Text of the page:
Selection, advice and consent

Greg Galler
Guest Columnist

President Donald Trump recently announced his nomination of federal appeals court Judge Neil Gorsuch to the vacant seat on the United States Supreme Court. However, before Judge Gorsuch can become a member of the Court, he must first be approved by the United States Senate pursuant to its authority known as “advice and consent.” How does this process work?

First, note that there are three levels to the federal court system, and all federal judges have lifetime appointments. The district court, where trials occur, is where the vast majority of cases begin. Any party unhappy with a district court decision can appeal to the circuit court of appeals. There are 13 courts of appeals. Finally, there is the U.S. Supreme Court, with its nine judges. It is the final stop in the federal system. Famed Justice Oliver Wendell Holmes once noted, “We’re not final because we’re infallible; we’re infallible because we’re final.”

Article II of the United States Constitution provides that “The President shall have Power … (to) nominate” people for all vacancies in any federal court. A nomination becomes an appointment only, “… by and with the Advice and Consent of the Senate.” A person is confirmed for appointment only if the Senate approves of the nomination. Only the President and the Senate are involved in the process. The House of Representatives is not involved in any way.

Second, the Constitution does not describe the process the Senate must use in considering a nominee. Instead, the Senate’s own rules control the process. While one might assume that those rules would be designed to streamline the flow of all work through the Senate, the Senate filibuster rules sometimes allow a minority party to block any consideration of a matter – including Supreme Court nominations.

Filibusters exist because each party recognizes that majority status, and the power that goes with it, shifts between the two major parties. Nonetheless, the party that is in the majority has at various times changed the rules to achieve their particular wishes. For example, in 2013 when Democrats controlled the Senate, filibuster rules were changed to prevent their use for lower federal court nominations. They left intact the ability to filibuster Supreme Court nominations.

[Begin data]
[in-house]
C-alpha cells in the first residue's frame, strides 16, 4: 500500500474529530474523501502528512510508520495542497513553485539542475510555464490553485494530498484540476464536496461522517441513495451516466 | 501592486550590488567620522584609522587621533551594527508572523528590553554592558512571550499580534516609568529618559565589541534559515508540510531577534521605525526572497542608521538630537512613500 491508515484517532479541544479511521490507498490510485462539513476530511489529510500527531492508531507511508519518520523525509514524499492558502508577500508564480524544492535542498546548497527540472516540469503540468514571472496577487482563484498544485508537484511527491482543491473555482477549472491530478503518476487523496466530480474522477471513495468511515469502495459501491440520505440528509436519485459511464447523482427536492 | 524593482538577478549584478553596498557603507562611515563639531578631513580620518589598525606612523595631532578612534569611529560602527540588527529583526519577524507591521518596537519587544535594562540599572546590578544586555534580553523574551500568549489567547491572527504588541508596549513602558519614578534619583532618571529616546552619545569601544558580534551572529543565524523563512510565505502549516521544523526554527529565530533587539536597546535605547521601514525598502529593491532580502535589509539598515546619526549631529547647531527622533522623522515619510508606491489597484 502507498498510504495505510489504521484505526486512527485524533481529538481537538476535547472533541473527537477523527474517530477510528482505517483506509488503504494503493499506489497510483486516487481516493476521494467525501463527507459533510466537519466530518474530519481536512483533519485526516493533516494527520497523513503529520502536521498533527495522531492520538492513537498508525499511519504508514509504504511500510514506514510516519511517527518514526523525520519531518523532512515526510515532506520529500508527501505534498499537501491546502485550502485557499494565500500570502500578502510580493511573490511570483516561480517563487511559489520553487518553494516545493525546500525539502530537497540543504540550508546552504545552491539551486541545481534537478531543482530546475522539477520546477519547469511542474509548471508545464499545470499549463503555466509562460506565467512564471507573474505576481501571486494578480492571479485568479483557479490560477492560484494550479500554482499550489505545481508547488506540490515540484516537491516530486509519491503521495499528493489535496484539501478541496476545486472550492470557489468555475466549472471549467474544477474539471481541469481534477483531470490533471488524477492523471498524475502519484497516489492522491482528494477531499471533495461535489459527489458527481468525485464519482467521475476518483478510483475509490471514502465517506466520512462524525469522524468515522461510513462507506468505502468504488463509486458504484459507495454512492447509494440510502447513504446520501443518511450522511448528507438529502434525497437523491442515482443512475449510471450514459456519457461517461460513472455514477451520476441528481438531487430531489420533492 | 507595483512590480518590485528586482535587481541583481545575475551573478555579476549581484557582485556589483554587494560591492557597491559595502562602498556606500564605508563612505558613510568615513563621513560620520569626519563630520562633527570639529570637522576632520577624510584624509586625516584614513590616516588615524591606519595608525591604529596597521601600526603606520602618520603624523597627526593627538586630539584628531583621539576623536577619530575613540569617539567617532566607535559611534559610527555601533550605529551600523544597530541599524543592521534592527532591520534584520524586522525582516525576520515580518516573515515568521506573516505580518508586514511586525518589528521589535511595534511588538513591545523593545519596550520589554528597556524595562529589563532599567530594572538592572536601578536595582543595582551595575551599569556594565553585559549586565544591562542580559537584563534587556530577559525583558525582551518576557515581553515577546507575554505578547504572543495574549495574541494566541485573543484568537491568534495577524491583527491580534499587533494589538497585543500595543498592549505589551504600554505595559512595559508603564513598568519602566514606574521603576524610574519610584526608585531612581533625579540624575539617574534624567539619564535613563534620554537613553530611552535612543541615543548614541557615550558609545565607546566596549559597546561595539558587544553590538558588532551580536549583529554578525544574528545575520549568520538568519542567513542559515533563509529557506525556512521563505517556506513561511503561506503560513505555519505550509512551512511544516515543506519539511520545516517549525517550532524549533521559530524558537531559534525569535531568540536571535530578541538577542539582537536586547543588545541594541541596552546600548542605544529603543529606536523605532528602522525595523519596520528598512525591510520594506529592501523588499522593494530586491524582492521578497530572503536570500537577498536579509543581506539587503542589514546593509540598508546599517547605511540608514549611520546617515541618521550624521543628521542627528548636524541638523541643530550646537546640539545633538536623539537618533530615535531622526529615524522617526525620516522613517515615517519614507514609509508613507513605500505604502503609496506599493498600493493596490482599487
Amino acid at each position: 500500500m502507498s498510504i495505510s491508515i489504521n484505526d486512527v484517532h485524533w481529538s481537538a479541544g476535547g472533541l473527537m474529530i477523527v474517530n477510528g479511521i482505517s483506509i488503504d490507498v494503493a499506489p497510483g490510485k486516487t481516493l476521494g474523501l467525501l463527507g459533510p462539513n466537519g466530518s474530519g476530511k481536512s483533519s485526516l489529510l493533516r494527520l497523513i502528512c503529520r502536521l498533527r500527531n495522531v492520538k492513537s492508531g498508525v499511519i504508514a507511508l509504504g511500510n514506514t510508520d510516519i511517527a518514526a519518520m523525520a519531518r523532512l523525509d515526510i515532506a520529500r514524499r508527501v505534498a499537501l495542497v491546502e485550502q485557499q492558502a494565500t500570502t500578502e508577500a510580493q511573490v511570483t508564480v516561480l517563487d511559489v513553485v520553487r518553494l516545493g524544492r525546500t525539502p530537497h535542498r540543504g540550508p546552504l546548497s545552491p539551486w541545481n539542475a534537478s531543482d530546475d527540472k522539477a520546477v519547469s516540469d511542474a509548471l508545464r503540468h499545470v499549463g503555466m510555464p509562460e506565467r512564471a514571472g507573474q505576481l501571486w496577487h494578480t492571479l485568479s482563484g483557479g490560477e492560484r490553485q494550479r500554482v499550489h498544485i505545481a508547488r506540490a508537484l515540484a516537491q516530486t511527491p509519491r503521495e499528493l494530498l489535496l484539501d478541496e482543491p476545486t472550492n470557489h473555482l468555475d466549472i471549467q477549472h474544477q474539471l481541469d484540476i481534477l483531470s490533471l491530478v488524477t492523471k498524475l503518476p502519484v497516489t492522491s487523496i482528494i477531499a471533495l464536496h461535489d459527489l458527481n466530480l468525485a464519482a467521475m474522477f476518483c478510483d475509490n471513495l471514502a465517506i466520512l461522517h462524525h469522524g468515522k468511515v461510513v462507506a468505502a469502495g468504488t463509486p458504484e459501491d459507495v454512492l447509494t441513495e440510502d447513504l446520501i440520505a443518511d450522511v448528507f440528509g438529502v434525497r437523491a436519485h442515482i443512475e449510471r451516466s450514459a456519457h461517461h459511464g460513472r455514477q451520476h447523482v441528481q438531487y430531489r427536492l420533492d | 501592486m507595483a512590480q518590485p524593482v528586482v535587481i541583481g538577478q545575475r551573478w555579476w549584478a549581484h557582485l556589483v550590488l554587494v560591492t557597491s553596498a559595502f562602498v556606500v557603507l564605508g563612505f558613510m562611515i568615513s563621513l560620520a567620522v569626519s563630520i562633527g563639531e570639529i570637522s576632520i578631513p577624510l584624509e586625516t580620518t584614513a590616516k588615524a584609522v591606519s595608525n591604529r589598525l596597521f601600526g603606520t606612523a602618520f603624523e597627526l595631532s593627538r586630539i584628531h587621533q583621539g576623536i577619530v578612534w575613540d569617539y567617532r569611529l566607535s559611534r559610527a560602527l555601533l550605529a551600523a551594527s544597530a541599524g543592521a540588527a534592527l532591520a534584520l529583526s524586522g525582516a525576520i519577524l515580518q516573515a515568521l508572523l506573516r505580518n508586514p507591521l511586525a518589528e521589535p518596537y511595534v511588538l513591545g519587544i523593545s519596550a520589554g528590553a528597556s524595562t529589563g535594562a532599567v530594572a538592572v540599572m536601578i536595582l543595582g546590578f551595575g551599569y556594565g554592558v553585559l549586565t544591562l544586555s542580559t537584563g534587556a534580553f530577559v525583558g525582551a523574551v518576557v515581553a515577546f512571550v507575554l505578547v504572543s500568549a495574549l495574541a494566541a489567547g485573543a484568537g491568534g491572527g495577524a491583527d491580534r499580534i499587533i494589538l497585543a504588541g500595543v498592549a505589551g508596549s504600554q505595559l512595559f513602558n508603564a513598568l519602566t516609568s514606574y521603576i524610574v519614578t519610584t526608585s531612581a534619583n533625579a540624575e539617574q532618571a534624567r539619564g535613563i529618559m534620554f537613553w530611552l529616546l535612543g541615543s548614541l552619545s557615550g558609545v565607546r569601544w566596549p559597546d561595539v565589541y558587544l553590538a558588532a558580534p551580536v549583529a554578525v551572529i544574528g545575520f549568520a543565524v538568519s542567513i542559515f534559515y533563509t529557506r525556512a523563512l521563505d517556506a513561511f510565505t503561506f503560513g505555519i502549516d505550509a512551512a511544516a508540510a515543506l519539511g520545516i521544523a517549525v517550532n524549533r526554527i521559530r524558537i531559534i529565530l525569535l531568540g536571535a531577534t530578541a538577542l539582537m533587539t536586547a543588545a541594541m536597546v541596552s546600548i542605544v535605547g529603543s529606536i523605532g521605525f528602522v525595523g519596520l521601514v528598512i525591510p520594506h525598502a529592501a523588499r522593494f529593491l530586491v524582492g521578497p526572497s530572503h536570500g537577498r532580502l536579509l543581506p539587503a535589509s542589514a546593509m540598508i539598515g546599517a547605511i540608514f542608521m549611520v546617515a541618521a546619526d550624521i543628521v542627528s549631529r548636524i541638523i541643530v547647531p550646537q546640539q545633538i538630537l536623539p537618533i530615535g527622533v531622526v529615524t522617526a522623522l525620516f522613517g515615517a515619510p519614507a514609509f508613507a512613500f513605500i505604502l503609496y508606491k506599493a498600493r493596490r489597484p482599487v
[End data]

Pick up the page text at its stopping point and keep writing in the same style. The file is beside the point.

Now, Republicans are in the majority. They are suggesting that they may further change the rules to prevent filibusters for Supreme Court nominations. Some political commentators call this possible rule change “The Nuclear Option.”

Will Judge Gorsuch be confirmed? Will the filibuster rules be changed? It is impossible to know at this point. What is certain is that in the next four years, President Trump will be nominating other judges for positions at lower federal courts. It is uncertain if there will be other Supreme Court appointments for him to consider. It was once quipped that Supreme Court justices “seldom die, and never retire.” However, whenever a president nominates a federal judge, at any level, the Senate will be called upon to give its “advice and consent.”

Judge Galler is chambered in Washington County. Learn more about Judge Galler or listen to a podcast of his columns at www.judgegreggaller.com.